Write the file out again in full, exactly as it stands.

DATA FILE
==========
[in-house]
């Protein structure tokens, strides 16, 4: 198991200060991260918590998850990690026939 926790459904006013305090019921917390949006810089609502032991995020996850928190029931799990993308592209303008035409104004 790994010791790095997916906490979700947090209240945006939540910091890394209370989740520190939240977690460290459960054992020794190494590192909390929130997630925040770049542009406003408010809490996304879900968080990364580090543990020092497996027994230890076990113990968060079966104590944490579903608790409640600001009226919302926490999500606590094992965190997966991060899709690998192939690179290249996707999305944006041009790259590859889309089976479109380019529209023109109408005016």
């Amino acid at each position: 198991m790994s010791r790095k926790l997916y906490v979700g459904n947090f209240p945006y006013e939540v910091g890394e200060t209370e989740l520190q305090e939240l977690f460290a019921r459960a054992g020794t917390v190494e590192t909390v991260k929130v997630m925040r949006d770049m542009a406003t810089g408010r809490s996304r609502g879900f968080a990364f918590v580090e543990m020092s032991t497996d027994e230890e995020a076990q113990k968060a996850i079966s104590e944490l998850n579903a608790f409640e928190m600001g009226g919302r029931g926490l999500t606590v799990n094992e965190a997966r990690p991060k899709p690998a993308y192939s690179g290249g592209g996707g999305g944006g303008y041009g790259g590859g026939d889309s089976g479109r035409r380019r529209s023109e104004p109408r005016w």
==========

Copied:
[in-house]
């Protein structure tokens, strides 16, 4: 198991200060991260918590998850990690026939 926790459904006013305090019921917390949006810089609502032991995020996850928190029931799990993308592209303008035409104004 790994010791790095997916906490979700947090209240945006939540910091890394209370989740520190939240977690460290459960054992020794190494590192909390929130997630925040770049542009406003408010809490996304879900968080990364580090543990020092497996027994230890076990113990968060079966104590944490579903608790409640600001009226919302926490999500606590094992965190997966991060899709690998192939690179290249996707999305944006041009790259590859889309089976479109380019529209023109109408005016």
């Amino acid at each position: 198991m790994s010791r790095k926790l997916y906490v979700g459904n947090f209240p945006y006013e939540v910091g890394e200060t209370e989740l520190q305090e939240l977690f460290a019921r459960a054992g020794t917390v190494e590192t909390v991260k929130v997630m925040r949006d770049m542009a406003t810089g408010r809490s996304r609502g879900f968080a990364f918590v580090e543990m020092s032991t497996d027994e230890e995020a076990q113990k968060a996850i079966s104590e944490l998850n579903a608790f409640e928190m600001g009226g919302r029931g926490l999500t606590v799990n094992e965190a997966r990690p991060k899709p690998a993308y192939s690179g290249g592209g996707g999305g944006g303008y041009g790259g590859g026939d889309s089976g479109r035409r380019r529209s023109e104004p109408r005016w």